The demonic forces of the universe try to distort what is good and make something that is destructive. So it is with sports. The games that can prepare us for life by teaching us how to compete with fairness and how to handle defeat and victory can also become preoccupations that distract us from some of our most important responsibilities.
Teenagers who ought to be home studying are often out on asphalt courts playing “hoops” way into the night. Adults who ought to be paying attention to their children and to one another are too often glued to television sets watching an endless succession of “bowl” games. Many young athletes who ought to be living balanced lives are giving most of their waking hours to practicing their sports. Sports can be a good thing, but too much of a good thing can be a bad thing.
In trying to inspire urban teenagers to envision lives of service for others, we are constantly running into counter values promoted by “principalities and powers” of the sports world. The glamour and glitz of the superstars is incredibly seducing. We have to struggle against them to inspire young people to spend their lives in sacrificial service to others. The big money of professional athletes’ contracts provides fallacious goals and leads them to believe that if they work hard enough at practicing, they will one day reap the millions of dollars that go with stardom. Too often they see sports as their ticket out of the ghetto, refusing to face the fact that this is a one-in-a-million possibility.
The salaries that pro-athletes are getting also pose a problem. Given our free market economy, I suppose they are entitled to all that the market will provide, but there are consequences for teenagers who pick up from those publicized salaries unrealistic ideas about what is a good-paying job. I took a group of kids from the housing projects to meet lawyers, doctors and other professionals in Philadelphia. I was hoping to stimulate them with vocational options that they might consider for themselves. But when it was learned that the doctor who was interviewed earned “only” about $150,000 a year, they all agreed that they would not want to work for “small peanuts” like that.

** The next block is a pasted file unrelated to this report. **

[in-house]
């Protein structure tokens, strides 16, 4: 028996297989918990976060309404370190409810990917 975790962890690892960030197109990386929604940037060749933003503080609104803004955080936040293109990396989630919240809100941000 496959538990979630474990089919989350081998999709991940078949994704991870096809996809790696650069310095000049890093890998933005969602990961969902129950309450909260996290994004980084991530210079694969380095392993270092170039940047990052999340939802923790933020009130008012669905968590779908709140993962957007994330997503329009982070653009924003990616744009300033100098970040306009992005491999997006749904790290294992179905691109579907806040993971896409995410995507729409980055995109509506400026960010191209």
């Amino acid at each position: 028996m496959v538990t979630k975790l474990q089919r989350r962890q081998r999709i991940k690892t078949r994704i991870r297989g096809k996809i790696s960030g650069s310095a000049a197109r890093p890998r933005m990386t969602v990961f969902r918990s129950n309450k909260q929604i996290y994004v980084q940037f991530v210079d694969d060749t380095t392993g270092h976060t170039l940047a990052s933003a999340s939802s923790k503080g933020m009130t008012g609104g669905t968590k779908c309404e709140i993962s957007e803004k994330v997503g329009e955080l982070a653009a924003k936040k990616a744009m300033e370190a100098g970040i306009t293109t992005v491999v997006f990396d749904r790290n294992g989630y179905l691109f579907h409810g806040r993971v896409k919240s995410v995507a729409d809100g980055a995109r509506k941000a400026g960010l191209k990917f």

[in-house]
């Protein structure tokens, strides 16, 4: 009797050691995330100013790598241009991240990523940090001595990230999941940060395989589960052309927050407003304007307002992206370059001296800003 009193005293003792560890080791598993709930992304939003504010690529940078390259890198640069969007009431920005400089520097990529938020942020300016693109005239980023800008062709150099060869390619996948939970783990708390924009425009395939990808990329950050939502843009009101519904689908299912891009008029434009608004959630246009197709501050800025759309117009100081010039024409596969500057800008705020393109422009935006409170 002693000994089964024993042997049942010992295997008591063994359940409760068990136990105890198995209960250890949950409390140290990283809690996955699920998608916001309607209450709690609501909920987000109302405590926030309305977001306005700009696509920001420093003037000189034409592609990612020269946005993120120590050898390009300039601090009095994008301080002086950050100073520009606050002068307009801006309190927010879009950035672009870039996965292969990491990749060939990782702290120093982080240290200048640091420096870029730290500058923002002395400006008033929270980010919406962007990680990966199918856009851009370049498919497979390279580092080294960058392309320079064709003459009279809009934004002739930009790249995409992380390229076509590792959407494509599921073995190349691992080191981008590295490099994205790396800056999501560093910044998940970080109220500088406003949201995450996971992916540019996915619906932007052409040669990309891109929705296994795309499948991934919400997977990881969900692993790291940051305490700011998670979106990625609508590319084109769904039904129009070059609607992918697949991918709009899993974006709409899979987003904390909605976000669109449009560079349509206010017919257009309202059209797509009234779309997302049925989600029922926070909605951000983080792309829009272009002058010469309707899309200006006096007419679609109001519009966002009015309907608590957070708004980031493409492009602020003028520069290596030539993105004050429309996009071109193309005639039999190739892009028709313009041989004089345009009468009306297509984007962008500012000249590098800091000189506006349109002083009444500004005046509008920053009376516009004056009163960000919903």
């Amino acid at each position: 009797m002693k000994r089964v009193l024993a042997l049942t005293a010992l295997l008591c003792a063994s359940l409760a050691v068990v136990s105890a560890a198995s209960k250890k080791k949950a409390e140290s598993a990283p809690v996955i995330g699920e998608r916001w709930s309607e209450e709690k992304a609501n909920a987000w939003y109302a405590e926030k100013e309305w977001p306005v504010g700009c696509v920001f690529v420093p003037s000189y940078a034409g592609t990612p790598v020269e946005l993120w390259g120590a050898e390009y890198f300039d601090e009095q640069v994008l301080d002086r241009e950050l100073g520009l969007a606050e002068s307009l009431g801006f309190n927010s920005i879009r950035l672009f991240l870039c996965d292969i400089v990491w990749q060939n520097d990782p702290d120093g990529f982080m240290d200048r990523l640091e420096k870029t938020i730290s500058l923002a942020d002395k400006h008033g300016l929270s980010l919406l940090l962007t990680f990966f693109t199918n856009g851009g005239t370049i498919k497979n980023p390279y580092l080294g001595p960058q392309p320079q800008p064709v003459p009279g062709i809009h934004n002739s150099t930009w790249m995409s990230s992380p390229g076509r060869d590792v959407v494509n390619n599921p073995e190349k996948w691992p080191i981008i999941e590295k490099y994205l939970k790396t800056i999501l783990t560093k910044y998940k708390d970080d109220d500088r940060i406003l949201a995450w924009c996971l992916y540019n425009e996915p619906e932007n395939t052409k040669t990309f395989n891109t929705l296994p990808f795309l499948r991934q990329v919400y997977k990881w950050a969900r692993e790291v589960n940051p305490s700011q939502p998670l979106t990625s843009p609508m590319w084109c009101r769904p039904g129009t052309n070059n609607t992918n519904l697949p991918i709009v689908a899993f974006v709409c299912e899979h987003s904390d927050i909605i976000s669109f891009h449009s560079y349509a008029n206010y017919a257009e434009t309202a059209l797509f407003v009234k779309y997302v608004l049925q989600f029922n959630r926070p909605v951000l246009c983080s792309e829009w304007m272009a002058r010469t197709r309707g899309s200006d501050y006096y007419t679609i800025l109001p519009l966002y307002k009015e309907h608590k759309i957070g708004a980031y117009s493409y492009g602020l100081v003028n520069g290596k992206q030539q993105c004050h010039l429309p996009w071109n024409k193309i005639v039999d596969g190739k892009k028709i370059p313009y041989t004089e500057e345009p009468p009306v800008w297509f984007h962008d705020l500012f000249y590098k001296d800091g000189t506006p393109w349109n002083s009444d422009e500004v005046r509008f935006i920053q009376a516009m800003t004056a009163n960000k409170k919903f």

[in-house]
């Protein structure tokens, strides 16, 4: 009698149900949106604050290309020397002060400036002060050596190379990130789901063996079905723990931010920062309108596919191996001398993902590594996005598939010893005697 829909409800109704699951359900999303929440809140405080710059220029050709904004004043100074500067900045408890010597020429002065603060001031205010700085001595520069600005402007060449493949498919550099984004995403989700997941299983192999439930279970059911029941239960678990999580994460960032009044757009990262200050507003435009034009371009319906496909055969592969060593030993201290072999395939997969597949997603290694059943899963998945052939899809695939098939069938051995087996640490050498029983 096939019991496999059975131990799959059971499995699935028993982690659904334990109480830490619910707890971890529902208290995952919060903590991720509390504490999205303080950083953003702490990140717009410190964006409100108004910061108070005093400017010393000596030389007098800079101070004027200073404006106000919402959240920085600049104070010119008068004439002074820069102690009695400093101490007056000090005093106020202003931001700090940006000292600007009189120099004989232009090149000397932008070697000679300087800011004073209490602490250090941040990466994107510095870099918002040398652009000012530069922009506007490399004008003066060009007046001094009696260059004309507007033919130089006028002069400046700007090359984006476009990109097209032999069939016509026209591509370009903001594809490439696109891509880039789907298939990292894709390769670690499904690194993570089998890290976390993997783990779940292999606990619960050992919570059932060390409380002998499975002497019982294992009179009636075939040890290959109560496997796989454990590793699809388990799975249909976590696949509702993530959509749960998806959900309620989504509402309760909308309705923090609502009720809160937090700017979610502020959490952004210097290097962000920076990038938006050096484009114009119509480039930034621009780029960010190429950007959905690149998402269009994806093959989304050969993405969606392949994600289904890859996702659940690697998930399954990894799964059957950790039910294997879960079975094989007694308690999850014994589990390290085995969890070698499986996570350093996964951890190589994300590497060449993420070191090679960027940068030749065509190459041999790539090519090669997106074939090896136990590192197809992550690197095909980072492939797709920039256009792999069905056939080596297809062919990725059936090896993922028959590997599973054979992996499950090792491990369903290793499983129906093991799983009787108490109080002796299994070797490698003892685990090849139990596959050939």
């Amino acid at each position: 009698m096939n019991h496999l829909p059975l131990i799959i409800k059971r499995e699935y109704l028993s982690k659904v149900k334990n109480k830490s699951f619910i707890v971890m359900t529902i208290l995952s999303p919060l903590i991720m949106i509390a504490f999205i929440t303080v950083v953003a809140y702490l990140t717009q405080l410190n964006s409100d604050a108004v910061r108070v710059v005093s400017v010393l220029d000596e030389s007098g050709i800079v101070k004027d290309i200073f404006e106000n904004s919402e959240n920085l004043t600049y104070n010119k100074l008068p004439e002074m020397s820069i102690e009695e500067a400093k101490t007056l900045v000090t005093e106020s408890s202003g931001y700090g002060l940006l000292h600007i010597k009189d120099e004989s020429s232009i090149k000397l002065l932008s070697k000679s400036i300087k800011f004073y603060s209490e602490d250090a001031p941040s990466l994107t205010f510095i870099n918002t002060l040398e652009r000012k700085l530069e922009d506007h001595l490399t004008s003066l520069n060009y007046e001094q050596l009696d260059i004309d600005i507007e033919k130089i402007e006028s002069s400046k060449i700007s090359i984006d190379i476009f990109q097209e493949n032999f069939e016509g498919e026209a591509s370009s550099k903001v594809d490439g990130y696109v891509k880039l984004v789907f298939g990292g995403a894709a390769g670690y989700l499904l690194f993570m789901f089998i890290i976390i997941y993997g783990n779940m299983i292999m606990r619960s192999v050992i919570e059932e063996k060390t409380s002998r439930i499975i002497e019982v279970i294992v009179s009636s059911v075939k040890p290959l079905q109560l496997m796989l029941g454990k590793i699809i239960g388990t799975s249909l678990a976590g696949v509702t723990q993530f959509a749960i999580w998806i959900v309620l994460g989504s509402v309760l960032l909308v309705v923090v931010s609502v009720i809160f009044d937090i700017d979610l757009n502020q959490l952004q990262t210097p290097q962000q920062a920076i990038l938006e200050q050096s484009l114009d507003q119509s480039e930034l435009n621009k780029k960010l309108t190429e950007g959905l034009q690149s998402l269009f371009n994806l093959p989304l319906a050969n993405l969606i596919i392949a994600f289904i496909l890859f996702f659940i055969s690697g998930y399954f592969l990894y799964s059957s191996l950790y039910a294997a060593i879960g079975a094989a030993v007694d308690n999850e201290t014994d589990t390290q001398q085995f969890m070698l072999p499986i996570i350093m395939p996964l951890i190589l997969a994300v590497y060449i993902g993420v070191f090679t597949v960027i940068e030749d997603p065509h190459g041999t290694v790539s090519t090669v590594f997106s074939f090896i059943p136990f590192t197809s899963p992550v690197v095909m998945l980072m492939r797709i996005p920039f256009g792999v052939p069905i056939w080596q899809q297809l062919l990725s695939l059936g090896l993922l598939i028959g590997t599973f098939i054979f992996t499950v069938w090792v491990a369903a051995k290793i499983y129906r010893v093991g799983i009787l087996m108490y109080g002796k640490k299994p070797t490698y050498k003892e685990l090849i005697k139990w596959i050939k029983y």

On top of all these negatives, many idolized superstars live out lifestyles that stand over and against all that we’re trying to teach teenagers that the Bible says about immorality. In spite of disclaimers, athletes are role models for teenagers and the consequences of this are easy to predict. When Wilt Chamberlain claims to have had 30,000 sexual partners and Magic Johnson has had so many one-night-stands that he cannot say from whence he picked up the AIDS virus, a message is sent out that stands in diametrical opposition to the “faithfulness values” of monogamous marriage.
Recently, in basketball, Latrell Spreewell of the Golden State Warriors team assaulted his coach, P.J. Carlesimo, and held him in a painful headlock. To add to this criminal behavior, Spreewell threatened to kill him. The Warriors immediately ended Spreewell’s contract and the National Basketball Association suspended him for a year. Amazingly, the player’s union claimed that the punishment was too severe and that he did not have “due process.” Don’t these guys realize that “due process” according to the law probably would have landed Spreewell in jail? The answer is, “No!”
The unreal world that these overpaid players live in keeps them from believing that they are like the rest of us and have to live by the same rules that govern other people. What does all of this say to that host of teenagers who want to be just like them?
Ephesians 6:12 says: “For we do not wrestle against flesh and blood, but against principalities, against powers, against the rulers of the darkness of this age, against spiritual wickedness in the heavenly places.”
There is no doubt that in trying to help urban teenagers to “press towards the work of the high calling of God,” (Phil. 3:14) sports has become one of those principalities and powers against which we must wrestle.
Author and speaker Tony Campolo is a professor of sociology at Eastern College in St. David, PA.